A Saintly Monarch
Written by Professor David Flint AM   
Tuesday, 20 September 2005

The history and development of almost all European countries have been strongly influenced by their monarchies.

With the accession of Pope Benedict, attention has been drawn to the life of the last Pope bearing this name, Benedict XV, who attempted to bring the nations to peace during the First World War.

At his first General Audience in St. Peter's Square, on 27April 2005, the new Pope referred to his namesake as a “courageous prophet of peace, who guided the Church through turbulent times of war. In his footsteps I place my ministry in the service of reconciliation and harmony between peoples.”

Benedict’s memory is closely intertwined with that of the last reigning Habsburg, Karl I of Austria, also known as Charles, who was closely involved with the Pope’s peace initiative.

Karl reigned in the most difficult circumstances. He became heir to the throne of the Austro Hungarian Empire on June 28, 1914, following the assassination of the Archduke Francis Ferdinand, an event which led to the First World War.

With the death of the Emperor Francis Joseph, on 21 November, 1916, he became Emperor Karl I of Austria. He also reigned as King Charles V of Bohemia and as King Charles IV, apostolic King of Hungary.

When Karl was beatified, Pope John Paul II observed;

"Amid the tumult of the First World War, he strove to promote the peace initiative of my Predecessor, Benedict XV. From the beginning, the Emperor Karl conceived of his office as a holy service to his people. His chief concern was to follow the Christian vocation to holiness also in his political actions. For this reason, his thoughts turned to social assistance. May he be an example for all of us, especially for those who have political responsibilities in Europe today!"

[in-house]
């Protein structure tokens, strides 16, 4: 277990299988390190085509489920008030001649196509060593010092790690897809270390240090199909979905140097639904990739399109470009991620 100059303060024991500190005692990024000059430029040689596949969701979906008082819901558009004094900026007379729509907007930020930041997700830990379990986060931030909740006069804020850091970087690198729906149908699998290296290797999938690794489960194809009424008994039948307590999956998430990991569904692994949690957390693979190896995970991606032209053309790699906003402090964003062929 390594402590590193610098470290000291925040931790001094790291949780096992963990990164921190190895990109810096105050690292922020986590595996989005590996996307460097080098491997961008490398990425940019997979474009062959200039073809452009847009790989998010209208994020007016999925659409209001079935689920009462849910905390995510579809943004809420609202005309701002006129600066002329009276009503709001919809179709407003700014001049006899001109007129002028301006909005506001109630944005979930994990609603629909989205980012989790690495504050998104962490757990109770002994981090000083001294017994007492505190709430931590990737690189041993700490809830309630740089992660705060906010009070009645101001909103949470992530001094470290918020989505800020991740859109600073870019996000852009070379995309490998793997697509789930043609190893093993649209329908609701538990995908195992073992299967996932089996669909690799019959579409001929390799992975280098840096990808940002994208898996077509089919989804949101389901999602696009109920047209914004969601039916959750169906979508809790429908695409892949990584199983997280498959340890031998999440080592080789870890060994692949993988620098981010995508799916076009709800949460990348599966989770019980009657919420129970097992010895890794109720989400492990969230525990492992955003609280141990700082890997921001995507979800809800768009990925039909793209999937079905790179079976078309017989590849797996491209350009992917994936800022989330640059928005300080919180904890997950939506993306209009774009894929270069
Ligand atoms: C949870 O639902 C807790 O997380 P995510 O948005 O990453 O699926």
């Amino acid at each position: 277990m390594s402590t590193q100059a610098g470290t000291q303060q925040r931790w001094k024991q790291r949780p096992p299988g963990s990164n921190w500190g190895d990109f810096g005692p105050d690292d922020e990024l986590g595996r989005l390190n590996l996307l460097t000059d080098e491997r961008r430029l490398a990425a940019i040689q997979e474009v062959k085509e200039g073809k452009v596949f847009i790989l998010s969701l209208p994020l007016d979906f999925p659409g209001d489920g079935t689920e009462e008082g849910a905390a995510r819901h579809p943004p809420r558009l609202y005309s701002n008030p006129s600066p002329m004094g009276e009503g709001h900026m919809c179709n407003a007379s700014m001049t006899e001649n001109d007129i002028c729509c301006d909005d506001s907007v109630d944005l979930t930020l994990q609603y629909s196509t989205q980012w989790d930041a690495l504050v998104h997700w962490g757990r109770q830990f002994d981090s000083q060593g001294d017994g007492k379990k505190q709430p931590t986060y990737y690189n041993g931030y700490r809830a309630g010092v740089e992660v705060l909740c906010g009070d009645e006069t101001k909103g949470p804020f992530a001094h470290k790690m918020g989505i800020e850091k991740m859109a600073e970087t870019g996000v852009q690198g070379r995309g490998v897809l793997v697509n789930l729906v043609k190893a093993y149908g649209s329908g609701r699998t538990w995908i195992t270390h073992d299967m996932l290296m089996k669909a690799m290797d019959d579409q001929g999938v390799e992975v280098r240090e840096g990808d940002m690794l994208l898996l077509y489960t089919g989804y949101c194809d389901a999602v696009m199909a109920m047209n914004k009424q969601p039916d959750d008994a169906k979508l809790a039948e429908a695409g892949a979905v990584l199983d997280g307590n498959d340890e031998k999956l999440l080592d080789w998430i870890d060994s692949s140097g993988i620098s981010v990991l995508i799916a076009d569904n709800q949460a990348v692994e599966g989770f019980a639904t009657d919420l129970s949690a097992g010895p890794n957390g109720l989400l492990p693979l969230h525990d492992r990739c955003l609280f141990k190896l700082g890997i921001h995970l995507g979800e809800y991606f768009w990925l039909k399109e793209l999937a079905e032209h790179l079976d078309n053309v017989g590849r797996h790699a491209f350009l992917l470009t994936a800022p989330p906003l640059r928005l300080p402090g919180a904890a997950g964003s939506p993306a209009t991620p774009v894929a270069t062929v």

Karl strongly believed that his most sacred duty was to achieve peace for his people. He was the only one among political leaders to support Pope Benedict XV’s peace efforts.

And despite the extremely difficult times he initiated wide and exemplary social legislation, inspired by social Christian teaching.

He was the last person to be beatified by Pope John Paul II, who had been named after him

On the anniversary of his beatification, a Mass will be celebrated on 2 October in the Catholic Archdiocese of Sydney in the presence of members of the diplomatic and consular corps, cultural representatives, and it is hoped, the Knights of Malta.

The intention of the Mass is to seek from God peace in the world and the brotherhood of nations.

The principal celebrant will be His Lordship, Bishop Anthony Fisher, O.P., Auxiliary Bishop of Sydney

The Mass will be celebrated at St Dominic's Catholic Church, Flemington, on the corner of Hornsey Rd and The Crescent, Homebush West, Opposite Flemington Railway Station on Sunday, Oct. 2nd 2005, 7.30 p.m. The Parish Priest of St. Dominic’s, Father Anthony Robbie advises that “All are welcome to join us for this happy event."

Until next time,

David Flint